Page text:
Mention you’re on a plant-based vegan diet to your friends in Singapore and I betcha 90% of the time you get cute lil inquisitive remarks like these:
“Won’t you get cold and weak easily?”
“But a Vegan diet won’t work cos you’d be too Yin. There’s no Yang in your diet!”
Not surprisingly since there are only a handful of vegans anywhere, Singapore too obviously, the examples of poor health and nutrition tend to stand out because they’re, oh say, on a RESTRICTED diet that provides insufficient nutrients, and contains just plants without the valuable energy from meat…
Let’s set the record straight with the myth of energetic imbalance, right here, right NOW.
1. Anyone who wants to be more energetically balanced eats a plant-based diet.
Go find a spectrum chart listing all the common foods in our modern diet (or look at the one below) and you will find that all the foods in the mid-range, which aggravate imbalance the least are FROM PLANTS.
Eating from this range technically gives us the most stability and allows us to succumb less to extremes, physically, mentally and emotionally.
What’s that like? For example, notice when people or even you start getting annoyed, grumpy or even angry when their blood sugar levels dip too low? That’s likely because their meals constitute largely of extreme Yin refined foods (white rice, white bread, sugar) and also from the other Yang extreme of animal proteins and salt producing intense mood swings when they become hungry.
Conversely, when people start eating grounding plant-based diets with whole grains and fibre-rich legumes as their staple from the mid ranges, these foods help regulate blood sugar much more effectively resulting in a much more stable mood and a much calmer disposition even during hunger.
Starchy root vegetables that grow in constant contact with the earth also work beautifully for giving us Yang energy, not surprisingly since their soluble fibres help regulate the rate of digestion (remember that animal proteins have got no fibre at all?). Round shaped vegetables that grow above soil like cabbages are more neutral in energy and are also good for stabilising one’s energy.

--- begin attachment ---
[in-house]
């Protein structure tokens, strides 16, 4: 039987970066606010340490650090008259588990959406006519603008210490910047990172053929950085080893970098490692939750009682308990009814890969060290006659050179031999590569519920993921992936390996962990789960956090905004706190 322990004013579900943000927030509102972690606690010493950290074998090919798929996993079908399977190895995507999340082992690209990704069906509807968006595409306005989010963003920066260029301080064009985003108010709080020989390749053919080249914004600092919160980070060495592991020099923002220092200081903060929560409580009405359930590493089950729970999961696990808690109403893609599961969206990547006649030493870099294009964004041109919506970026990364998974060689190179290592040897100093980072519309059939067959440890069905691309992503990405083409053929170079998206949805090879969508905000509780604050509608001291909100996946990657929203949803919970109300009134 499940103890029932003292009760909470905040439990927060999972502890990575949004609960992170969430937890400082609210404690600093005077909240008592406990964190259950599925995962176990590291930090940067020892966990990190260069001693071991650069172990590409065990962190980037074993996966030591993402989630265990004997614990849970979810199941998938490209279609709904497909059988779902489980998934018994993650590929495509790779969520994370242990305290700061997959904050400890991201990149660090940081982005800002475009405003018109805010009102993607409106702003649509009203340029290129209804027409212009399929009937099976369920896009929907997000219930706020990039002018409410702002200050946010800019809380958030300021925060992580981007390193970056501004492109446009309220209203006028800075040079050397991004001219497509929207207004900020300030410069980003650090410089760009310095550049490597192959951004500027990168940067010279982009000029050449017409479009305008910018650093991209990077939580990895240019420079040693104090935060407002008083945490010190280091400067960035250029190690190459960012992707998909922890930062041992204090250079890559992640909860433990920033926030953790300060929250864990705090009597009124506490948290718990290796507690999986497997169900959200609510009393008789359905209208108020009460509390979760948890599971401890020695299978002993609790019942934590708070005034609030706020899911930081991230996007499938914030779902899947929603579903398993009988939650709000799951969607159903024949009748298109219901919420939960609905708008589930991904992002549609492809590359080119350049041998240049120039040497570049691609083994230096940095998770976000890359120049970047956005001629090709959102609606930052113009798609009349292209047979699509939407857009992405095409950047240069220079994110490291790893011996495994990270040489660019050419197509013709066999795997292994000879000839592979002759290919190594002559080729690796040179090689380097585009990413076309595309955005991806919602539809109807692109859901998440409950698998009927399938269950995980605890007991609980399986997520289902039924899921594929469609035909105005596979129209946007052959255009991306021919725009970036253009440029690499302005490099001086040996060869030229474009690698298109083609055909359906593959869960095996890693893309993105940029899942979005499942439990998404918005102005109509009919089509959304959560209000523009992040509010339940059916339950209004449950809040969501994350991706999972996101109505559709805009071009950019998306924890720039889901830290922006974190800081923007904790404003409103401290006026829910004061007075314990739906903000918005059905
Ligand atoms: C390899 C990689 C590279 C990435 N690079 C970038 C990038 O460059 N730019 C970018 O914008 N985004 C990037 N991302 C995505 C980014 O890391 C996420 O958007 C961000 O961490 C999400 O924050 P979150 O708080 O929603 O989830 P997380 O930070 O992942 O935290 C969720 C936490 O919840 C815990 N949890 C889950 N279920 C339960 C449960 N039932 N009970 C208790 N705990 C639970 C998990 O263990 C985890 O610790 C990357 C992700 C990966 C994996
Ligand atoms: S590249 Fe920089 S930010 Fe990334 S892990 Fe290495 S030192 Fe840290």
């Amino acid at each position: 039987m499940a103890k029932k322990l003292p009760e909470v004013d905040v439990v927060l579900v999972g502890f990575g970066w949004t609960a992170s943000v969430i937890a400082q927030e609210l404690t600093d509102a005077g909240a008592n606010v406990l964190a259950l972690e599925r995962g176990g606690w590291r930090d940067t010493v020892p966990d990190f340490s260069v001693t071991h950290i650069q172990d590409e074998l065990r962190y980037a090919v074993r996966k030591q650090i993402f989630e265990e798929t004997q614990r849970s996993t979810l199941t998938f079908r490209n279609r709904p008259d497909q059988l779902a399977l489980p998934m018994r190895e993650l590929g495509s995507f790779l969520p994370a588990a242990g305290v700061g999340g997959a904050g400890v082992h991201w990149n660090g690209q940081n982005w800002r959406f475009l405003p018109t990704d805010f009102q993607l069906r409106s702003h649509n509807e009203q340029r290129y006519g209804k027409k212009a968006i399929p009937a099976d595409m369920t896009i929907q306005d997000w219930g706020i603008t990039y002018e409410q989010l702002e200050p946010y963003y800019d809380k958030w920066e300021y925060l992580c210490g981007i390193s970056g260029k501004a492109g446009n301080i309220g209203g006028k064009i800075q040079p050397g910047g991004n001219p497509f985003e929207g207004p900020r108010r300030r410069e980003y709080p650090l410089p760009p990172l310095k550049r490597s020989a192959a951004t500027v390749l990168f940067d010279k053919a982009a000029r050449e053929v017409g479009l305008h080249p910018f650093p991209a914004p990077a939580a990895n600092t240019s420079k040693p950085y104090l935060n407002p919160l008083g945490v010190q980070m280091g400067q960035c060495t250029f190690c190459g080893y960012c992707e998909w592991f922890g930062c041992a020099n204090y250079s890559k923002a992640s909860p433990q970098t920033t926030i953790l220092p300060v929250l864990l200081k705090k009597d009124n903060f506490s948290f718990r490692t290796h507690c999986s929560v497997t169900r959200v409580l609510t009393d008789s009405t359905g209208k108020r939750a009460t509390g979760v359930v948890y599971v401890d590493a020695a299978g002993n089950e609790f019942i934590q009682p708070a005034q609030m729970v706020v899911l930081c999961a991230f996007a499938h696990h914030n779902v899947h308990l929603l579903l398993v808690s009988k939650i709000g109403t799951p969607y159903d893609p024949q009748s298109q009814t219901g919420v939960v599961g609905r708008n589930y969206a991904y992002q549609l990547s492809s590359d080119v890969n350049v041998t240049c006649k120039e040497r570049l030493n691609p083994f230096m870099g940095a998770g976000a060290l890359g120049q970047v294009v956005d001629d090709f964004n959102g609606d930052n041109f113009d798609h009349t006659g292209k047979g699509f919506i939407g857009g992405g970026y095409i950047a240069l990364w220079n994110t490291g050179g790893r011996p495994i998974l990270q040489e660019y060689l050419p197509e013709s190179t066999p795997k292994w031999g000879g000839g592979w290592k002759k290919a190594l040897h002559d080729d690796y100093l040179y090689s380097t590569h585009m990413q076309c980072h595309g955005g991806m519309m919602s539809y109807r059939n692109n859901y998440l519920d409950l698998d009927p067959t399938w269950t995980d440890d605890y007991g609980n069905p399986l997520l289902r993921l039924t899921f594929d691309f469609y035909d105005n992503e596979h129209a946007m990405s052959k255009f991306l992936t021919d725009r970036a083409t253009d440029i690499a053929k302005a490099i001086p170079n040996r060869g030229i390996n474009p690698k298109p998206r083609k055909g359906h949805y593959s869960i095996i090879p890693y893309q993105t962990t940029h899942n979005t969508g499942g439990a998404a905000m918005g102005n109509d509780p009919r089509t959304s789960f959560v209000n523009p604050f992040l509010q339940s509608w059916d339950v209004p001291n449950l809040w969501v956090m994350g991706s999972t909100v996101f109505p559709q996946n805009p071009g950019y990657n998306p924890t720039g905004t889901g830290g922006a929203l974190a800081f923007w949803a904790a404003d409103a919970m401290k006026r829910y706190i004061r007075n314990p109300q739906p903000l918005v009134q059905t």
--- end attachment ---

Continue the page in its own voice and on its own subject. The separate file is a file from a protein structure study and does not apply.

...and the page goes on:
Try it yourself, incorporate whole grains (brown rice, unrefined whole wheat, spelt, rye, quinoa), legumes (red, green beans, lentils, black-eyed peas, kidney beans etc.) and root veggies (beetroot, carrots, daikon, burdock etc) into your daily meals, especially if you’re already eating 100% plant-based and you will notice these foods actually help keep your feet on the ground, your mind focused and your mood relaxed much better.
To sum up, the benefits of replacing animal protein with regularly eating grounding whole, plant foods are these:
a sense of calmness, feeling relaxed and grateful for what you have
- feeling more like yourself and seemingly knowing what you are doing rather than being indecisive or at a loss for knowing the decision to make
- worrying less about things you can’t control
- being less critical and petty about things or what other people are saying
- being slow to anger; less impatient
- better focus at work, play or listening to others
- feeling less anxious and nervous all the time
- feeling positive about what the future offers
- restful sleep without insomnia or lethargy even after sleep
- less inflammation and symptoms of inflammation like acne (caused by inflammatory animal protein)
So you now know that switching to a stabilising 100% plant-foods diet is actually smarter than yoyo-ing from one extreme to the other as is common in meat containing diets.
What else does the myth wrongly assume? It creates fear over the assumption that plant foods are Yin and will cause us to be too Yin and feel cold all the time. But…
2. Are plant foods always Yin?